Location is a key risk, because the country you choose will define the safety, predictability and profitability of your investment. However, it’s neither easy nor simple to build or manage a portfolio with different assets in different countries. There are different legal and tax systems to consider, as well as different contractors to manage the asset. Notwithstanding, it’s best to invest in two different countries and two different asset classes. For instance, Russian citizens often live in their Russian property and buy income-generating real estate abroad.
Choose a country with a stable political system and a robust economy: prime examples include Austria, the UK, Germany, the US and France. For example, property in German cities gained 26% between 2010 and 2015 and is still expected to rise. To hedge the risks tied to European property, you should contemplate investing funds in financial instruments, like securities from firms outside the Eurozone, rather than looking for more property on the other continents.
Depending on the risk tolerance, the yield spread should be sufficient under current conditions. The risk profile can later be adjusted and the appropriate investment decisions can be made, if necessary. Standard commercial lettings yields in Europe are 5–6% per annum and that of residential property is only 4%, so if anyone promises you high yields, check out my other article to see why guaranteed yields do not exist.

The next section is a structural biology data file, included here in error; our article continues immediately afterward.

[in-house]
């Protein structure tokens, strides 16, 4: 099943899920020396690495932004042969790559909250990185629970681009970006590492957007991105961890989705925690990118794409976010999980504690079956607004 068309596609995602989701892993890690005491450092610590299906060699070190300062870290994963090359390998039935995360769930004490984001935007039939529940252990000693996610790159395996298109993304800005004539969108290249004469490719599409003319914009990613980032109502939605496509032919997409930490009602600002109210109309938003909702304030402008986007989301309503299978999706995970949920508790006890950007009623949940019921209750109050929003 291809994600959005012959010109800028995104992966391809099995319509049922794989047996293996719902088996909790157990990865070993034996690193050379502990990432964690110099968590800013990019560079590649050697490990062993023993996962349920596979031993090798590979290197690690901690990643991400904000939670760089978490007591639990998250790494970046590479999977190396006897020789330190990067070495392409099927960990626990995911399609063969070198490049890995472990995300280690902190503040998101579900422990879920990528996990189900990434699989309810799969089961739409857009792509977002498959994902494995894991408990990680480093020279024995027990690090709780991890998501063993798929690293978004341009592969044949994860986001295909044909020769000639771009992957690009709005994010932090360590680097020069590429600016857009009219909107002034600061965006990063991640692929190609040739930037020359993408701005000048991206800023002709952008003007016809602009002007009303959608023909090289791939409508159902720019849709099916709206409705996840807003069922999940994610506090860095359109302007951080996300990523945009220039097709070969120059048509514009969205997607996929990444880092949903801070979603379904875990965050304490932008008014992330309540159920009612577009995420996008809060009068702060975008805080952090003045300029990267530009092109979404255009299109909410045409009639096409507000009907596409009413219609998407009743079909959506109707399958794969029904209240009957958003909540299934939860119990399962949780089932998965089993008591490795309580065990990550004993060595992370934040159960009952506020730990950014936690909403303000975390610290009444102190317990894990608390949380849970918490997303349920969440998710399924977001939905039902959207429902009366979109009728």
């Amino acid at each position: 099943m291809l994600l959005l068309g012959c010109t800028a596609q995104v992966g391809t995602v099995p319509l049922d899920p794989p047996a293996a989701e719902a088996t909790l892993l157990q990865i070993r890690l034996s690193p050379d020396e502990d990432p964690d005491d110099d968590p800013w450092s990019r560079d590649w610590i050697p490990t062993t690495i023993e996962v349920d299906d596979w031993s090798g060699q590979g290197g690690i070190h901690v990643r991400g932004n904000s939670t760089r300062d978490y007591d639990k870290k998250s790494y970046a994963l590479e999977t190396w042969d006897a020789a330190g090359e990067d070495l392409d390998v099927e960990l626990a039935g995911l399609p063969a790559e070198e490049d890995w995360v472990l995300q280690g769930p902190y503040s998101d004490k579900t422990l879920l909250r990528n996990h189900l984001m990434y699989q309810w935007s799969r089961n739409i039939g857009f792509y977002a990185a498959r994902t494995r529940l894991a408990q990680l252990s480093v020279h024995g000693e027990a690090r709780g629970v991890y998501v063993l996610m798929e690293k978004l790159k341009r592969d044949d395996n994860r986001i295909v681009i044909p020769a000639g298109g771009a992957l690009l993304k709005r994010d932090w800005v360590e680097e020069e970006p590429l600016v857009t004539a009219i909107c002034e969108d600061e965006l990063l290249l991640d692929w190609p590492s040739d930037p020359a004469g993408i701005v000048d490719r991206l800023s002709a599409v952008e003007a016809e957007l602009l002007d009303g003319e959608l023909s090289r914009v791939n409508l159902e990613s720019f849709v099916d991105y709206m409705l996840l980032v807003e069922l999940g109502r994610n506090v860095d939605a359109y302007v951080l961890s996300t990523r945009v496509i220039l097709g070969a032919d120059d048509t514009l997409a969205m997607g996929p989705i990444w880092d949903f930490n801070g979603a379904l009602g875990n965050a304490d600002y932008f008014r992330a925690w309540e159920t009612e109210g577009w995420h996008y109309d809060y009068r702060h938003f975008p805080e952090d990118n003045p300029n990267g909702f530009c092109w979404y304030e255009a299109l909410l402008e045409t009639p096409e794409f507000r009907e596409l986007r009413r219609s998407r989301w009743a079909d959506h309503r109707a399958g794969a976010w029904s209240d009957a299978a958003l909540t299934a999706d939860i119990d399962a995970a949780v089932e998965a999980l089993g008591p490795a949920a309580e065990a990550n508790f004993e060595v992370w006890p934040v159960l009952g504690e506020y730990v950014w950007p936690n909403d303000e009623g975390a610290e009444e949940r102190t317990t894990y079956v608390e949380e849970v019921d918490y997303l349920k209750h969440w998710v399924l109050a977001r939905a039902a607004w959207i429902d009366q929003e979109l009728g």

Taking out a loan will give you the necessary leverage to boost the yield. Portfolio investments, unlike single purchases, get better terms on credit which increase yields. In Germany, for example, you can get a loan of up to 60% of the property value at 2% per annum if you are investing in real estate. So if the average rental yield is 6.5%, then the investment yield – given the loan – could be up to 8–10%. If the portfolio is not refinanced, liquidity can be quickly obtained without selling it by upping the degree of leverage. At the same time, banks will permit you to finance other investments atop your current assets.
While it’s possible to build, manage and sell the portfolio independently, when you are investing abroad, it’s often better to hire a company specialising in managing property investments, as this saves time. As for your future tenants, quality tenants will minimise turnover and simplify property management.
8. Exit strategy and deadlines
There are two viable exit strategies: sell or transfer through inheritance.
— Inheritance: the portfolio grows in value over time – albeit moderately – and may be owned by a single family for more than 100 years. For that reason, you should make arrangements to transfer it with minimal tax expenses.
— Sale: if you need funds urgently (e.g. for your main business), choose a liquid asset that can be sold quickly (2–4 months) without a significant depreciation. The most effective way to reach this capacity is to acquire property in prime locations or multipurpose real estate.
However, if your goal is to build a personal wealth fund, you are probably not planning to make a sudden exit (excluding force majeure). This kind of portfolio requires long-term thinking and an investment strategy at least fifteen years in advance, as well as strong knowledge of the pertinent tax systems and potential risks.
George Kachmazov, Tranio.com